Thursday, March 13, 2003

Cape man leads Civil Air Patrol to new skies

Published in the Current

Maine’s members of the Civil Air Patrol have a new mission and have formed a rapid-response team to be ready in case they are needed to respond to a public safety threat.

“We’re very involved in homeland security,” said Maj. Chris Hayden of Cape Elizabeth, commander of the Cumberland County Combined Squadron of the Civil Air Patrol.

In an emergency, the Civil Air Patrol could be called on to provide aerial reconnaissance of a disaster site, either visually or with equipment that can measure airborne contaminants. The planes and pilots could also search for people or vehicles, or transfer supplies or personnel to and from emergency sites and staging areas.

Cape Elizabeth has long been home to CAP leaders. Cape resident and newspaper magnate Guy Gannett was a leader in encouraging Fiorello LaGuardia to establish a national group of aviators to help with home defense. On Dec. 1, 1941, a week before Pearl Harbor, the CAP was founded, with Gannett as a member of the board of directors.

Since then, the CAP has been charged with aircraft education, emergency services and cadet training about aircraft handling and maintenance. It is adding the security work to that list and has a new name to reflect its new importance: U.S. Air Force Auxiliary.

“We are basically at the table with the Air Force” in homeland security planning, Hayden said.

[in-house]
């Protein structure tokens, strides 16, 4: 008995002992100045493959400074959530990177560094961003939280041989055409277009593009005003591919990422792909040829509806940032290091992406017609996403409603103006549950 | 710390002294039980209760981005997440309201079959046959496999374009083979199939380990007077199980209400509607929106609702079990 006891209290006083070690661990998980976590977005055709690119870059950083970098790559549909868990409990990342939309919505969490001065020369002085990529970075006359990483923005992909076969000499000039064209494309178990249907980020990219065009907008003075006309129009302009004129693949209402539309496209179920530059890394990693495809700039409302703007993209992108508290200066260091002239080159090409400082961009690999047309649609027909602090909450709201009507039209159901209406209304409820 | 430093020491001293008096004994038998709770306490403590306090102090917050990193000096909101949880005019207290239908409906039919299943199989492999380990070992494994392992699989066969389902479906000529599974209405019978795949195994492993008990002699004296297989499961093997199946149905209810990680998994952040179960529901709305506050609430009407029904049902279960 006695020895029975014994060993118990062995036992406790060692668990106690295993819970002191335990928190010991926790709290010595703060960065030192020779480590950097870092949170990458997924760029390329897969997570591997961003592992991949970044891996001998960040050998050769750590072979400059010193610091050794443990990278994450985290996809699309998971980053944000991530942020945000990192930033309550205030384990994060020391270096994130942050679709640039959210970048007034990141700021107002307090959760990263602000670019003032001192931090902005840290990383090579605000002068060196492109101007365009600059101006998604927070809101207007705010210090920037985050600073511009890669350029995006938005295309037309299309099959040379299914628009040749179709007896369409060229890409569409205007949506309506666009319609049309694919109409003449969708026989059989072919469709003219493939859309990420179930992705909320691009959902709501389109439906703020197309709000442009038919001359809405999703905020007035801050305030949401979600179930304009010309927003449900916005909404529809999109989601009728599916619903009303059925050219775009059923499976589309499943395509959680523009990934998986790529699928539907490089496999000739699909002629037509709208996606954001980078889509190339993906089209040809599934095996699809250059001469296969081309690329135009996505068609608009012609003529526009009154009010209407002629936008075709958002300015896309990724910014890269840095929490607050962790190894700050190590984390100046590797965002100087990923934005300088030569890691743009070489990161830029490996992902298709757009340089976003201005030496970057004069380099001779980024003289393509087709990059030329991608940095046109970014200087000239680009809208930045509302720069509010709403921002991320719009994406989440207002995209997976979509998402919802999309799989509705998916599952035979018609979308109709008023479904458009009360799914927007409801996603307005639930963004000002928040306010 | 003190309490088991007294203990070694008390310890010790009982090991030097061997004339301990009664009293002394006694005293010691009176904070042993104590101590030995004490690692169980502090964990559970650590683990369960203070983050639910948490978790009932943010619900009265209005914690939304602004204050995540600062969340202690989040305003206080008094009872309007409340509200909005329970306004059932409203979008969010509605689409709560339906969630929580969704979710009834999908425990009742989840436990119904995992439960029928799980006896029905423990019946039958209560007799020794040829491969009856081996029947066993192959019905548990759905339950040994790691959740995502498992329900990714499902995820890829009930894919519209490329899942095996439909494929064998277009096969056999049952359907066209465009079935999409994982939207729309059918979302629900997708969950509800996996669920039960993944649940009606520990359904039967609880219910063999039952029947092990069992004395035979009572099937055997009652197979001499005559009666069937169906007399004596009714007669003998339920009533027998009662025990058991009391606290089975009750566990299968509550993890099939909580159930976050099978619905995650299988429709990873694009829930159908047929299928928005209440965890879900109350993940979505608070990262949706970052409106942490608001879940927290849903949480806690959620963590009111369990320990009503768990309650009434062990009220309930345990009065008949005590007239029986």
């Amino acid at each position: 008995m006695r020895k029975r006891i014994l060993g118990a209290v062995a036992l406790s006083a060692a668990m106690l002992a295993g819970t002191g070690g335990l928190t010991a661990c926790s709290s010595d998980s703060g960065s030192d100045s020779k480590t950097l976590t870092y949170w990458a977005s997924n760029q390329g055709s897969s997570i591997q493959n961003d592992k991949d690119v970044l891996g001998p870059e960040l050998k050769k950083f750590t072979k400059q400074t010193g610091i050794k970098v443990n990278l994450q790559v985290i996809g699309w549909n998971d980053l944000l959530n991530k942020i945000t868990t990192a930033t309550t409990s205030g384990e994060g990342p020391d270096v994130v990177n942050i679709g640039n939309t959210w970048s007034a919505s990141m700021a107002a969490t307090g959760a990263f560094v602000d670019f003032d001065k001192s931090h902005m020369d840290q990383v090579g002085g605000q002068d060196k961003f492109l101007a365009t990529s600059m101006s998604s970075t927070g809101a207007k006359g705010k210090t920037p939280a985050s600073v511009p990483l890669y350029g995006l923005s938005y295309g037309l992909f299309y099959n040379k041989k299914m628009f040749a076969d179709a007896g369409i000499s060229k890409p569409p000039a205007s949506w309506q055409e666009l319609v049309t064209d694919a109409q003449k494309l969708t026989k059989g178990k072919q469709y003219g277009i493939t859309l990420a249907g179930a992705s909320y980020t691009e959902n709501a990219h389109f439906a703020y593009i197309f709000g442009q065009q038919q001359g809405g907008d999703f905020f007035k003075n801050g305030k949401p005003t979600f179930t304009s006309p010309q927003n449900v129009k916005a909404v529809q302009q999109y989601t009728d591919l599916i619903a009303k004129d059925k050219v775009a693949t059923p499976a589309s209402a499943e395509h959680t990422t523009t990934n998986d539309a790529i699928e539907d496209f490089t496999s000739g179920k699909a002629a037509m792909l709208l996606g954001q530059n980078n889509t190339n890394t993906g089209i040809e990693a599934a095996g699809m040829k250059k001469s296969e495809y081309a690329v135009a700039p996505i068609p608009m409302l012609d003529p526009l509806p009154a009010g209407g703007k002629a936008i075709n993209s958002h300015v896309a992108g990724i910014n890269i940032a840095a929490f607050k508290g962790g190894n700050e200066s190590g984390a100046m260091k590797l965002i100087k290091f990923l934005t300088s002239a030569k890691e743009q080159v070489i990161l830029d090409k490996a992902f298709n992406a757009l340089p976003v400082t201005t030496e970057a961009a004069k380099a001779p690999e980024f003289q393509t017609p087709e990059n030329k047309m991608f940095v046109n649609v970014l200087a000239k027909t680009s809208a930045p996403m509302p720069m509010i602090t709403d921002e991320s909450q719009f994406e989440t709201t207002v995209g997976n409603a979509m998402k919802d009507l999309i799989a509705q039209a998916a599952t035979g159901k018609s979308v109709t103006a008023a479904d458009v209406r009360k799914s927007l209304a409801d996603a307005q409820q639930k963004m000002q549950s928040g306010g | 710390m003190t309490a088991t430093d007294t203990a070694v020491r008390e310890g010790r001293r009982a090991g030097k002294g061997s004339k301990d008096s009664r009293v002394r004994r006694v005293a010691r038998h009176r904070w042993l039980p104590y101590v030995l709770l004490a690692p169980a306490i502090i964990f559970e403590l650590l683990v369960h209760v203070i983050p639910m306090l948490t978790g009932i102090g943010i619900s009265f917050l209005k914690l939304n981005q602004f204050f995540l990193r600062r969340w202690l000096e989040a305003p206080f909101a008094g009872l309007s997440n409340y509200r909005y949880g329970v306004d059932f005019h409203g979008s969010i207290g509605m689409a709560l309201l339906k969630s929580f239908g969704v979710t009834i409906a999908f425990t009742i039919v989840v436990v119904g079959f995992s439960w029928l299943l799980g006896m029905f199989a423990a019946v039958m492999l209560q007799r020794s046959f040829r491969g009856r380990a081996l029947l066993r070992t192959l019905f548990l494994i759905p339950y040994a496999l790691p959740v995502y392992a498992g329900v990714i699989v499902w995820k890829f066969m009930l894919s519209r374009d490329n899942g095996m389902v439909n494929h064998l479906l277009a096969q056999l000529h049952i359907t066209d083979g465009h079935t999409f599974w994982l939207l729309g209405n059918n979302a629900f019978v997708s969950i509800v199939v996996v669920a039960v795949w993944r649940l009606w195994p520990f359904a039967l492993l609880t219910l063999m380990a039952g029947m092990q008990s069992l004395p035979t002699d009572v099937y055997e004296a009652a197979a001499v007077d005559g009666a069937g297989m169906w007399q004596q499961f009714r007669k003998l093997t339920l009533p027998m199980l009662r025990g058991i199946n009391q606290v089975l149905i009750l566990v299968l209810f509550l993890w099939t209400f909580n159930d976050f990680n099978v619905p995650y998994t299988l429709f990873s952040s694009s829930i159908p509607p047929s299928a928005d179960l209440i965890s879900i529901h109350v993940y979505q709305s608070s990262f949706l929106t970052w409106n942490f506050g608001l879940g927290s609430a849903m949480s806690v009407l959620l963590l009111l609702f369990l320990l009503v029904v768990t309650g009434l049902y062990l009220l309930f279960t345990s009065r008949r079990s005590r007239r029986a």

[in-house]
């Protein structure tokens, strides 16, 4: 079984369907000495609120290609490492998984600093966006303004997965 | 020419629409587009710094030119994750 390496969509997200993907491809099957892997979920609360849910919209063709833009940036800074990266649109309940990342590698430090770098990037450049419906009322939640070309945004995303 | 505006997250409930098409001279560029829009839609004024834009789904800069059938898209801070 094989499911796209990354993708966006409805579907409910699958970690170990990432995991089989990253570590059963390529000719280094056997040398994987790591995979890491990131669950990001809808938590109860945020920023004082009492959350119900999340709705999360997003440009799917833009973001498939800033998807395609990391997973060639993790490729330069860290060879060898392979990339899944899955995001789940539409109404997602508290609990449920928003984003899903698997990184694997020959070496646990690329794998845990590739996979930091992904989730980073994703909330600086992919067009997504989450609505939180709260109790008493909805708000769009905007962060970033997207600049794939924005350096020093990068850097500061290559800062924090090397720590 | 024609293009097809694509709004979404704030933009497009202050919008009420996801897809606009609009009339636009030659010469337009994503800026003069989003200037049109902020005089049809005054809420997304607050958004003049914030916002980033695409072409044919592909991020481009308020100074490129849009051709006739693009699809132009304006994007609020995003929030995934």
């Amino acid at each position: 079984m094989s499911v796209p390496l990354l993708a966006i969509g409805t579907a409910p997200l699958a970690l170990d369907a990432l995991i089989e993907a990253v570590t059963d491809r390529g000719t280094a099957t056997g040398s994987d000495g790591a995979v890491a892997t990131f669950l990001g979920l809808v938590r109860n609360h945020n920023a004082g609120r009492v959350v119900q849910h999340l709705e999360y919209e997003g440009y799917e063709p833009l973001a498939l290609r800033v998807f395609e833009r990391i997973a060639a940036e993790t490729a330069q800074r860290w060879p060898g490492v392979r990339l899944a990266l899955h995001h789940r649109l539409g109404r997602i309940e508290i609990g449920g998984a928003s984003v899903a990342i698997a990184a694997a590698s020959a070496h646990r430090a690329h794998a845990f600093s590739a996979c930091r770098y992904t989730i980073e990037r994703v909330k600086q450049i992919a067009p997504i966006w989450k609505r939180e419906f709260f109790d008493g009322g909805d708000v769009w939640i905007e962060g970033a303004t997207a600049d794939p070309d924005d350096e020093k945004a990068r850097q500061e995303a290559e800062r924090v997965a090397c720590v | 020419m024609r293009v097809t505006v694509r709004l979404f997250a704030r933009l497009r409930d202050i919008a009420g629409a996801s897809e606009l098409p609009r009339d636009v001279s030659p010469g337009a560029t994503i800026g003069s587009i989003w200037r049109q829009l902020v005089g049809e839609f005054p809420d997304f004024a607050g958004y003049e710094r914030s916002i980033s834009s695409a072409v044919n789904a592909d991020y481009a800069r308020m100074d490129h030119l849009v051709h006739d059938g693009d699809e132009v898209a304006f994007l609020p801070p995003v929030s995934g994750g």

The Cumberland County squadron is the first branch of the CAP in Maine to form a quick-response team. “We’ve written the book for the rest of the wing in Maine,” Hayden said.

There are always two pilots on call, who must keep their flight suits and clothing and toiletries for two days close by. The pilots and ground crew members must be able to get into their planes, parked at the Portland Jetport, within an hour after receiving an emergency page.

Members of the group are unpaid, though their aircraft purchases, maintenance and fuel are covered by the Air Force.

They are using cellular phones’ text messaging capability to activate the crews. When a message is received, the phone chirps or vibrates, alerting its owner to a new message. “I actually put mine under my pillow” at night, Hayden said.

The unit has been conducting drills and stepping up their training, to make sure they are prepared if something does happen.

CAP members are planning training exercises with other homeland-security agencies, including the Air Force, the Coast Guard and the National Guard, as well as local law enforcement agencies and the Red Cross.

“We haven’t all been training together,” Hayden said.

Hayden is also trying to spread the word to employers that CAP members have important public-safety duties that may require them to leave work at a moment’s notice. While training, meetings and most CAP activities are done at regularly scheduled times, CAP members may need to drop everything if a major incident occurs, Hayden said.

“If they do get called, let them go without prejudice” is the message he wants employers to get. “They are doing a service for the country.”

In addition, Hayden is building ties to towns and cities in Southern Maine, to let local governments know how the CAP can help them. CAP pilots and crews can search coastlines and borders and monitor disaster sites from above. And they can help towns with aerial photos, road surveys or other assistance where looking at the ground from above could be useful, Hayden said.